TUIO output from Android using TUIOdroid

I recently got rid of my iPhone and bought a HTC phone with Android (one of the best consumer decisions I’ve ever made).  I decided to see if I could using the phone’s multi-touch input to produce TUIO.  After some searching I found an app on the nuigroup forums calledTUIO droid by TobiTobsen (Available here).

The video first shows the phone being used to provide an input for the compiz plugin.  Unfortunately I didn’t have time to try the gesture feature of the plugin.  There’s nothing in the plugin that hasn’t been shown in any of the previous videos.  It is worth noting that in this video the plugin is running on a recently installed instance of Ubuntu 10.10.

The remainder of the video shows the phone acting as the input to MT4j (Multi-touch for java – framework.  I really like this framework and it runs very smoothly.  The instance of the MT4j framework shown in the video is running on a 64-bit edition of Windows 7.

As is always the problem with indirect touch devices its difficult to make accurate inputs.  As a result in the video you’ll see me miss a few times when trying to press something.   You will also notice that I was only able to perform two simultaneous touches, I’m not sure if this is a shortcoming with the phone or the app.  I’m currently teaching myself android development so I may try producing a similar app.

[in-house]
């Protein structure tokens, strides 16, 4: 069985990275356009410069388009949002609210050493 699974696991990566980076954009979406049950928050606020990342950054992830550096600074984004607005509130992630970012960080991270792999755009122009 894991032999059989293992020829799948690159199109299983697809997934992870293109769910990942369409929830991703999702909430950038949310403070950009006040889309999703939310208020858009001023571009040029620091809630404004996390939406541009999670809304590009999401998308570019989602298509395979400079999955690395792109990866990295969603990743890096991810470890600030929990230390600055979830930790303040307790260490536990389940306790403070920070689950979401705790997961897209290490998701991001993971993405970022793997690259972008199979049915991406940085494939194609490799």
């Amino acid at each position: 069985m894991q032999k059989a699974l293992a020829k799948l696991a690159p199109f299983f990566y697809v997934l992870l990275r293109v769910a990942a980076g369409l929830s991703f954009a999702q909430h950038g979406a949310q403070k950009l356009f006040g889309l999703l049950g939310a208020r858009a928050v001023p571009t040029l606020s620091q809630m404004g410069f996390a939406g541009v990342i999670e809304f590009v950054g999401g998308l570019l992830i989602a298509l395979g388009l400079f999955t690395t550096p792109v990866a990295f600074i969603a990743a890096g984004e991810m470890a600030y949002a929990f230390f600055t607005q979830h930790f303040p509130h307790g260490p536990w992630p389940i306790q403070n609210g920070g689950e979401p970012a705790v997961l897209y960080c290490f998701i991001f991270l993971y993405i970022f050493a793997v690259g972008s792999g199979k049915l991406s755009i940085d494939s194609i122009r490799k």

UPDATE:  I’ve just discovered a new version of TUIOdroid is available.  I’ve updated the link in the previous post to redirect to where you can get the newest version (  On my HTC (wildfire) it allows for three simultaneous touches which is the maximum the phone can handle so you may be able to get more touches on other devices.  On a HTC Desire it can utilise 4 simultaneous updates.  The app is also available on the android market.


5 thoughts on “TUIO output from Android using TUIOdroid

  1. Nice post. I am also interested in a tuio app for android. An app that would send tuio as well as all the sensor states would be even better! That way you can test remore interaction using accelorometer, gyro etc. As well. By the way, you can find out how many touch your device supports by installing one of the multitouch tester apps from the market. I wish the tuio app you mentioned was on the market as well. I am a bit skeptik about trying apps that are not registered.

    1. Ah thanks, just got a multitouch tester app. Turns out the HTC wildfire has up to 3 simultaneous touches, so therefore the first version of the TUIOdroid app I tried only collects information on up to two simultaneous touches.
      EDIT: However the newer version of the app has allowed me to use all 3 touches.

    1. Ok, first you need the TUIOdroid app on your wildfire (you can get this through the android market). Then you need something on your PC that receives TUIO running. You will need to find out which port it listens for TUIO on (this is usually 3333). Make sure your firewalls won’t be blocking this port. Now ensure your wildfire is connected to the same wireless network that your PC is on. On TUIOdroid go to menu > settings and put in network IP of your PC and the port it is listening for TUIO on. Now it should work. If it isn’t there’s a technical issue which I can’t help you with. Hope this helps.

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